The endless Maine spring rains this year have finally given way to dryer air and an early version of the kind of dry heat we often get in August -- a dry windy 80 F during the day, and cool nights around 50 F. The weather scheme this year seems to have skipped over the high rolling humidity we usually get in July, with those sunny, wringy-wet, hazy days, low visibility and sweltering nights non-existent this year.
The best measure of this is that we have only used the bedroom fan twice this year.
The extra moisture and less sunlight hasn't created too many difficulties for us. I've been able to switch between insulation work, school work, community wind power work, and motorcycle tinkering as weather and whim allow. Some tomato plants are unhappy, a combination of blackfly and mold which should clear up this week, allowing them to get a second wind, hopefully in time for harvesting berries. The bloody sheep stuck their heads through the fence and scoffed the first row of onions. There's still one more full row, though. Pigs are all sold now and getting fat, boy lambs are almost full grown, fool-grown and ram-bunctious, and could probably go to the butchers anytime now, new potatoes are available, as is broccoli by the pound. The pigs get all the broccoli and lettuce and potato plants after we're done with them. Happy pigs.
Fat city. Despite the rain.
Our only problem is hay. I've been checking in almost daily, doing drive-bys of our hay farmer's fields to see where it's at.
Not so good, is where it's at.
The grass is knee to thigh-high and all gone to seed. Some species, like reed canary grass, are way past their prime. The timothy is holding, just, another week and it'll be gone too. There's plenty green leaf mixed in with all the stem, but a lot of stem.
But it's fodder. There's certainly plenty of it, a really heavy crop this year. It has to be cut. It's still worth cutting, and I think we have to buy it because there's nothing much else we can do. Who knows whether we'll get a chance to buy second cut? The sheep will eat the leaf and drop the stem and that will be their winter bedding. There'll be too much ripe seed in the bedding, and the compost we eventually make of it will make the garden weedy.
And the garden is always weedy.
Maybe next year will be the year we skip composting the garden. That wouldn't hurt, to let the compost mature another year and kill the weed seeds. The garden has a reserve bank of fertility at this point, after three years of heavy composting. Or we could till a couple more times in the spring, after the grass has germinated, but before we plant.
There's a way around every problem.
There's even a way around the hay problem, if this plan of waiting for dry weather had failed, but now it seems we won't have to struggle with balage or silage or round bales that we're not set up for.
It was probably a mistake to set our system up so it was so dependent on old fashioned square bales, but it is what it is.
With rain every other day it simply has not been possible to make hay, but this break is what the hay farmer and I have both been looking for. He started cutting yesterday, and I agreed to get the crew and big truck in hand by Tuesday afternoon for baling.
Hay day is our biggest longest workday of the year. The hay fields are five miles from our farm, not very far, but still requiring a lot of shuttling back and forth. We pick the hay off the fields as soon as it's baled, stack it and truck it, throwing it into the barn through the hay door. We sweat like stevedores, or at least I do. As we drive back and forth, we re-hydrate, drinking fluids by the gallon. We generally get all 300 bales of hay thrown up and stacked in less than five or six hours of late afternoon and evening labor.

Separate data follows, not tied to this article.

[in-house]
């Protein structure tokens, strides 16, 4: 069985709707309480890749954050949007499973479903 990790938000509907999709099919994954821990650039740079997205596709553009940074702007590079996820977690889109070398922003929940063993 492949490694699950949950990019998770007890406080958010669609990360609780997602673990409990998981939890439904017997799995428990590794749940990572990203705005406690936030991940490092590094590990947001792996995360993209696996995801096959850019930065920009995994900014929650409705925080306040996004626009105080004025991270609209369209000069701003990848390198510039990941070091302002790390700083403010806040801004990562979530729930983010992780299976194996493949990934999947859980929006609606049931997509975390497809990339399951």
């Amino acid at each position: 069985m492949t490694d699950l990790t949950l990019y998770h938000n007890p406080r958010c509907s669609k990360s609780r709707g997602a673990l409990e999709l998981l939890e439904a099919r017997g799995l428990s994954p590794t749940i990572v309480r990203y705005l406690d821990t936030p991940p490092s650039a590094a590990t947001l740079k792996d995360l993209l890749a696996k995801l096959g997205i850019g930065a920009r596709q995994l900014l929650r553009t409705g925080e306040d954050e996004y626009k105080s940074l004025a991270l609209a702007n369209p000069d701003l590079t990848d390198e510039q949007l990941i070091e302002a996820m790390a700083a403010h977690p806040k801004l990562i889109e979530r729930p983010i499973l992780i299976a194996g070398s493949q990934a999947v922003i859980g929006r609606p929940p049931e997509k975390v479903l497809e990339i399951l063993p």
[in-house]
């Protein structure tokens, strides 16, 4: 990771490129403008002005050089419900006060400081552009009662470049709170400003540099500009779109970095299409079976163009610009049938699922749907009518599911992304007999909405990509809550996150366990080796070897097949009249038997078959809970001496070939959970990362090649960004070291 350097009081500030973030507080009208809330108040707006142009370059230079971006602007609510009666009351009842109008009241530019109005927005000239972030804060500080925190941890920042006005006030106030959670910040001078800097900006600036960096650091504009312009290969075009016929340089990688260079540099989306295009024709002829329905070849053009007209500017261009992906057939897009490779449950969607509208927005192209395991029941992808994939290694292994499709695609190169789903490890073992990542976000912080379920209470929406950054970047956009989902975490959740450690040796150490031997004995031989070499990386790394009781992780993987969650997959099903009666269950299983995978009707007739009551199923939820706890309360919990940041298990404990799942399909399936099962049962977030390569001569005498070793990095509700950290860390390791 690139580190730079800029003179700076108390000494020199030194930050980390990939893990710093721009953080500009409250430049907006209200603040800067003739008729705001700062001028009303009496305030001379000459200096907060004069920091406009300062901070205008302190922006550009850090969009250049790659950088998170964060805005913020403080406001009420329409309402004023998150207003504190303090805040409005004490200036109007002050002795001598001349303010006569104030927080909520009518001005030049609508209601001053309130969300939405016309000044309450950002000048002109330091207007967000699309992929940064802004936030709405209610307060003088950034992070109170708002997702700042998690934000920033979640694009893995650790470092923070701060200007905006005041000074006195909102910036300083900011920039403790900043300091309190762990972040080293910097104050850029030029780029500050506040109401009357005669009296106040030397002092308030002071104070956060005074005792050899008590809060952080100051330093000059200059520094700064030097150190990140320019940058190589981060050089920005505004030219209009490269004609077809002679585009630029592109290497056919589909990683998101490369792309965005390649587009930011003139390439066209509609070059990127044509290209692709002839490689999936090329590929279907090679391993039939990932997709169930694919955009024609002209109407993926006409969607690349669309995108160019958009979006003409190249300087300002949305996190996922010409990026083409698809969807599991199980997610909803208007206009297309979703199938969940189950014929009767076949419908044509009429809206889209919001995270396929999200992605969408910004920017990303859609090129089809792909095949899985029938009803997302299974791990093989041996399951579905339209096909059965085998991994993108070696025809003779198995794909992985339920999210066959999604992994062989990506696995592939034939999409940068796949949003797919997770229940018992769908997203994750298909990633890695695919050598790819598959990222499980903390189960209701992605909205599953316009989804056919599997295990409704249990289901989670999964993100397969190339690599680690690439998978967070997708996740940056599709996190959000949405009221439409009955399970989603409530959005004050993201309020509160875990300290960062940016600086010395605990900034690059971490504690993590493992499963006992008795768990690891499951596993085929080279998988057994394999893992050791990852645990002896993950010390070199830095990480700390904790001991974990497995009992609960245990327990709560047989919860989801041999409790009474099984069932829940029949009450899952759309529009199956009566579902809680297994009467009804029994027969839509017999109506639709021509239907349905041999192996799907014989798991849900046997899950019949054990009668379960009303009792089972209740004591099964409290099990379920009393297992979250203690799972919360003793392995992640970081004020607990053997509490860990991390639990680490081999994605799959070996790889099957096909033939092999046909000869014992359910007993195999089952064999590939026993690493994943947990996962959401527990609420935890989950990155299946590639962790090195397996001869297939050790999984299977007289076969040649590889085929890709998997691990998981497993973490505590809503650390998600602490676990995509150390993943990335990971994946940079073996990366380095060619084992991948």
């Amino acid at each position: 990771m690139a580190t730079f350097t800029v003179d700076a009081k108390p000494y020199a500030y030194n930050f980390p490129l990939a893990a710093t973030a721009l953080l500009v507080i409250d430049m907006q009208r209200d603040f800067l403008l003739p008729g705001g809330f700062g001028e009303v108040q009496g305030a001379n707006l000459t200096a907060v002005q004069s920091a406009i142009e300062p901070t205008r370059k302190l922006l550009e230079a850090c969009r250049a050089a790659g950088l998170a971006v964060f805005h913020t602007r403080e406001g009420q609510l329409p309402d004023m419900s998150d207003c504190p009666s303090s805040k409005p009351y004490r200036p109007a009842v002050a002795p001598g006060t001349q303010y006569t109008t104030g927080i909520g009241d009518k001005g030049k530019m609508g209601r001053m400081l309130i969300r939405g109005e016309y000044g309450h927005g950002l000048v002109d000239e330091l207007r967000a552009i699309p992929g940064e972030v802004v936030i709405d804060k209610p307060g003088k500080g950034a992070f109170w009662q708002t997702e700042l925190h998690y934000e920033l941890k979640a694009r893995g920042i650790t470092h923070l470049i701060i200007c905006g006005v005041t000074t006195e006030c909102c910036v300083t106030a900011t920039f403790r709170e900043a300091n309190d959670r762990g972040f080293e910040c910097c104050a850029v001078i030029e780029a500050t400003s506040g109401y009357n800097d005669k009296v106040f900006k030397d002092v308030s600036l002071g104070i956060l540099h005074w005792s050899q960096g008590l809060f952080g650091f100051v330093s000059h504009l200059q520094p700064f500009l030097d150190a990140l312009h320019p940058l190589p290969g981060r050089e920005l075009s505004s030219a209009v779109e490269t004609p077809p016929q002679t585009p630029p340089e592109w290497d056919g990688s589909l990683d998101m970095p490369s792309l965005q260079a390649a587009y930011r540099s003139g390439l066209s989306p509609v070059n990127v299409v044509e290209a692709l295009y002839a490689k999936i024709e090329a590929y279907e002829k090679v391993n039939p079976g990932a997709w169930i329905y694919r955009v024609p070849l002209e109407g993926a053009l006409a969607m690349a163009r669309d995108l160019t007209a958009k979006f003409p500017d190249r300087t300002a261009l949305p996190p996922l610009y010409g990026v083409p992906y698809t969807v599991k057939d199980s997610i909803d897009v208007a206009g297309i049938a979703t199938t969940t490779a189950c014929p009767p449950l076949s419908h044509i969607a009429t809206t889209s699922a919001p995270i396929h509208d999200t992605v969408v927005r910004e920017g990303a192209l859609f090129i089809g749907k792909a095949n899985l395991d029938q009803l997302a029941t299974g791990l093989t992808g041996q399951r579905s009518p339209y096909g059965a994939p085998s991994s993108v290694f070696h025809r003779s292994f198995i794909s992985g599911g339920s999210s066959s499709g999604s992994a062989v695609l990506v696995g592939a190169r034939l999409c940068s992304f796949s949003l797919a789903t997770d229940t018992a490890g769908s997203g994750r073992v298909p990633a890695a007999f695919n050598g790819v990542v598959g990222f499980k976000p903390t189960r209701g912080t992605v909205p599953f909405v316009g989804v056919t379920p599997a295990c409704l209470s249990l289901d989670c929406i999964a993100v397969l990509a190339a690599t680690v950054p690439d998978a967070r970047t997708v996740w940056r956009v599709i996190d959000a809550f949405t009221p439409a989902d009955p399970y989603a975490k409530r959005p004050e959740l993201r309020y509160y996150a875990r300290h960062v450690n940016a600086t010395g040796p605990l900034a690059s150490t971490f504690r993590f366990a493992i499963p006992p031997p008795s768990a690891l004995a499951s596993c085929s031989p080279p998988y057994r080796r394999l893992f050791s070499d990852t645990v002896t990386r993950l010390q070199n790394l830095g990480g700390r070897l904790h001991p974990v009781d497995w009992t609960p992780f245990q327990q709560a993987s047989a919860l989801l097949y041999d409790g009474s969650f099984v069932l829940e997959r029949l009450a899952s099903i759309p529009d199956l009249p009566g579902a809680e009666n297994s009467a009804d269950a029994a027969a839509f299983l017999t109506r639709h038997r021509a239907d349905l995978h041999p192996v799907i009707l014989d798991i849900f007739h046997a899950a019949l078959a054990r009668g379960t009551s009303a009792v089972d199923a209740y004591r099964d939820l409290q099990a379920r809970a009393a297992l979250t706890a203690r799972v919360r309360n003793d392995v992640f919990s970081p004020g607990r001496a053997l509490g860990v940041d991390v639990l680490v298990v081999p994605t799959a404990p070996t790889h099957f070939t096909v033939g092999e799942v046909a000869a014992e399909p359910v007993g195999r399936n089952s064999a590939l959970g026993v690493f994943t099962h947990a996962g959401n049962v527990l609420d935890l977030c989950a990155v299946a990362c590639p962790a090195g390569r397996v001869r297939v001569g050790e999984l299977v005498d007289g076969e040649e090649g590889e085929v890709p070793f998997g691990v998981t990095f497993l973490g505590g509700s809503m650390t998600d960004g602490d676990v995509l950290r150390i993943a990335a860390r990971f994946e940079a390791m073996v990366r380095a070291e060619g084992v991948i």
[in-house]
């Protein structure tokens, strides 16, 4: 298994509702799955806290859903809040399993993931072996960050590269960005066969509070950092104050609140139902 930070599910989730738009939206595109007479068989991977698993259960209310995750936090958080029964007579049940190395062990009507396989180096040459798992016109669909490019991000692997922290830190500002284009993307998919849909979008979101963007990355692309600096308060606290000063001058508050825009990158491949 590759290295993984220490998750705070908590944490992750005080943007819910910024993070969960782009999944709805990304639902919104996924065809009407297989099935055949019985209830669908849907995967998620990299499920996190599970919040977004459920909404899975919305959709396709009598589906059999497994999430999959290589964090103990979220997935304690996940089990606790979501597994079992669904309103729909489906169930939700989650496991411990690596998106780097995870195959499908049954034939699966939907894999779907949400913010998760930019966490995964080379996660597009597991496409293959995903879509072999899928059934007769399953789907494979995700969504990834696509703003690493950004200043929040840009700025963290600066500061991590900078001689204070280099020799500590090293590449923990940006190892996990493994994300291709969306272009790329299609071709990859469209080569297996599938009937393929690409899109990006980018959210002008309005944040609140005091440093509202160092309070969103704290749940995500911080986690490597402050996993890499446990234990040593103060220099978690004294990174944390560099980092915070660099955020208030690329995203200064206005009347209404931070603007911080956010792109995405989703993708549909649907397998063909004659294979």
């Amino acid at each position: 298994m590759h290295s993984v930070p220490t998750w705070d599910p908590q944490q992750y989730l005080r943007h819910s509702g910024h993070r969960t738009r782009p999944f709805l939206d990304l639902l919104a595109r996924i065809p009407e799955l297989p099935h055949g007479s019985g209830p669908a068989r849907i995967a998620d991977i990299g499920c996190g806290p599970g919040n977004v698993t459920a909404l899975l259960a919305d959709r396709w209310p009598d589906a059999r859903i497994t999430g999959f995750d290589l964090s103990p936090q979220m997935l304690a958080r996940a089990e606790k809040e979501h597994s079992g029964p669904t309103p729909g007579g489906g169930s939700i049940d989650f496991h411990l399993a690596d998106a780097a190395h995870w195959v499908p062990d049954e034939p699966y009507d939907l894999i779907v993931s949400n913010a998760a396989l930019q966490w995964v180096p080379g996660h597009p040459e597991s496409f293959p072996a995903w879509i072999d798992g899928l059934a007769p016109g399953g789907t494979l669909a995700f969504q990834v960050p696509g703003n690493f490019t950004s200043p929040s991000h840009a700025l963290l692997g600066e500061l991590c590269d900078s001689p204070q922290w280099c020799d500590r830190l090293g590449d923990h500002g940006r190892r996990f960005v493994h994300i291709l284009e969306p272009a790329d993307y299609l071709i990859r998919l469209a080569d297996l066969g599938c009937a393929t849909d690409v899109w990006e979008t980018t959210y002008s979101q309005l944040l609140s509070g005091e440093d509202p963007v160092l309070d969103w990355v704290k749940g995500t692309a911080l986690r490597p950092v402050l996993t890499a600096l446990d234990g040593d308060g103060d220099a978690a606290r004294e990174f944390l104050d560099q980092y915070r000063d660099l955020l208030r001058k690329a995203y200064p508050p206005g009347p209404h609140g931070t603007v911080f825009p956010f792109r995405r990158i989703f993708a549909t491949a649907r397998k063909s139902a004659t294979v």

The next day, I usually move very slowly indeed.
The sheep never seem particularly aware of all the work we do on their behalf, ungrateful buggers. But in winter they do love their hay, crowding around the mangers, getting their heads stuck in the bars. The chickens eat the grass seeds that are in the hay and lay their eggs in hay, the pigs re-use the sheep's winter bedding. The bedding-made-compost fertilizes the garden. The mice nest in hay and the cats eat the mice. Apart from the grass and clover we grow ourselves, which is summer fodder, winter fodder in the form of hay is the ecological foundation of everything everybody does around here.
Most essentially, we truck in these 300 bales of fertility from five miles away, and with them we bring in enough additional nitrogen and other nutrients to run the farm without artificial fertilizers or chemicals. The only artificial input is the gas taken to run the truck and the diesel that runs the tractor.
Hay is the basis of our fertility, the base of our food chain.
Each year we import from a few miles away the natural fertility created each year by around ten acres of only lightly-managed Maine grassland, a more or less self-cycling mix of grasses and legumes that is not itself fertilized artificially, not even reseeded often if ever. We concentrate this fertility by running it through sheep and pigs, taking a share of the biomass that results in meat, and then use what's left as compost to grow other food and build our soil.
Which makes hay day the most important and vital day of our farm year.
In the past Aimee and I have done this all alone with our small pick-em-up truck which only takes 31 bales at a time, fully stacked according to the patented technique we worked out a few years ago. This is tiring and inefficient.
This year I'm trying to get some help from some friends who are also farm animal customers. And a bigger truck. We'll perhaps trade labor for one of their projects, insulating a rental. Or we'll pay in extra produce. Or they'll just do it for fun and exercise.
And together we'll bring in the hay.
If the rain holds off, that is.
So far, so good.